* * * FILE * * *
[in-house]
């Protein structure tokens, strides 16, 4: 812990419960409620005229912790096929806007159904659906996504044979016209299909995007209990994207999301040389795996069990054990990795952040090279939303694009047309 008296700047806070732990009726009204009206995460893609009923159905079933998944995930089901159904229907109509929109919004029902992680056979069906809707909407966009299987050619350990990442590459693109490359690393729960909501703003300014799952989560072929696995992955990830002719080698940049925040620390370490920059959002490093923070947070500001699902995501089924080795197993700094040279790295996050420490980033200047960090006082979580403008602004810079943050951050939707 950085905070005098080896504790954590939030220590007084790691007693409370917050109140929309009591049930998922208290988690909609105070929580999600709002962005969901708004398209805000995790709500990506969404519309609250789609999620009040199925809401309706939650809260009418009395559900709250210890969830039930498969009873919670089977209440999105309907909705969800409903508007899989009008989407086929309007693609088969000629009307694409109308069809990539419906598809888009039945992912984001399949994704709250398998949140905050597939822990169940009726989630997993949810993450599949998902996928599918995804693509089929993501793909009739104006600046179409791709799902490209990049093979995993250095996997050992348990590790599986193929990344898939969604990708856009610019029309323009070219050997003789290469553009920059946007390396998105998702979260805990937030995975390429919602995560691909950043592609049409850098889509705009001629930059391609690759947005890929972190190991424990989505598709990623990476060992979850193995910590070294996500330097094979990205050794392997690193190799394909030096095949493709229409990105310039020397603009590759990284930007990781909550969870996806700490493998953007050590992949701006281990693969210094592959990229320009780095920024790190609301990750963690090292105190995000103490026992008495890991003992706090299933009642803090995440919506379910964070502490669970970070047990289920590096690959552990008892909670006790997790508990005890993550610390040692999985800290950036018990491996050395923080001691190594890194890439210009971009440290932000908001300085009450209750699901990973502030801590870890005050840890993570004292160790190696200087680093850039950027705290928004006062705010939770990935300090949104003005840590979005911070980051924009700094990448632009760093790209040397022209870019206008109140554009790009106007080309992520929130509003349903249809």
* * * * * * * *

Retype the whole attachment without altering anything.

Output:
[in-house]
């Protein structure tokens, strides 16, 4: 812990419960409620005229912790096929806007159904659906996504044979016209299909995007209990994207999301040389795996069990054990990795952040090279939303694009047309 008296700047806070732990009726009204009206995460893609009923159905079933998944995930089901159904229907109509929109919004029902992680056979069906809707909407966009299987050619350990990442590459693109490359690393729960909501703003300014799952989560072929696995992955990830002719080698940049925040620390370490920059959002490093923070947070500001699902995501089924080795197993700094040279790295996050420490980033200047960090006082979580403008602004810079943050951050939707 950085905070005098080896504790954590939030220590007084790691007693409370917050109140929309009591049930998922208290988690909609105070929580999600709002962005969901708004398209805000995790709500990506969404519309609250789609999620009040199925809401309706939650809260009418009395559900709250210890969830039930498969009873919670089977209440999105309907909705969800409903508007899989009008989407086929309007693609088969000629009307694409109308069809990539419906598809888009039945992912984001399949994704709250398998949140905050597939822990169940009726989630997993949810993450599949998902996928599918995804693509089929993501793909009739104006600046179409791709799902490209990049093979995993250095996997050992348990590790599986193929990344898939969604990708856009610019029309323009070219050997003789290469553009920059946007390396998105998702979260805990937030995975390429919602995560691909950043592609049409850098889509705009001629930059391609690759947005890929972190190991424990989505598709990623990476060992979850193995910590070294996500330097094979990205050794392997690193190799394909030096095949493709229409990105310039020397603009590759990284930007990781909550969870996806700490493998953007050590992949701006281990693969210094592959990229320009780095920024790190609301990750963690090292105190995000103490026992008495890991003992706090299933009642803090995440919506379910964070502490669970970070047990289920590096690959552990008892909670006790997790508990005890993550610390040692999985800290950036018990491996050395923080001691190594890194890439210009971009440290932000908001300085009450209750699901990973502030801590870890005050840890993570004292160790190696200087680093850039950027705290928004006062705010939770990935300090949104003005840590979005911070980051924009700094990448632009760093790209040397022209870019206008109140554009790009106007080309992520929130509003349903249809």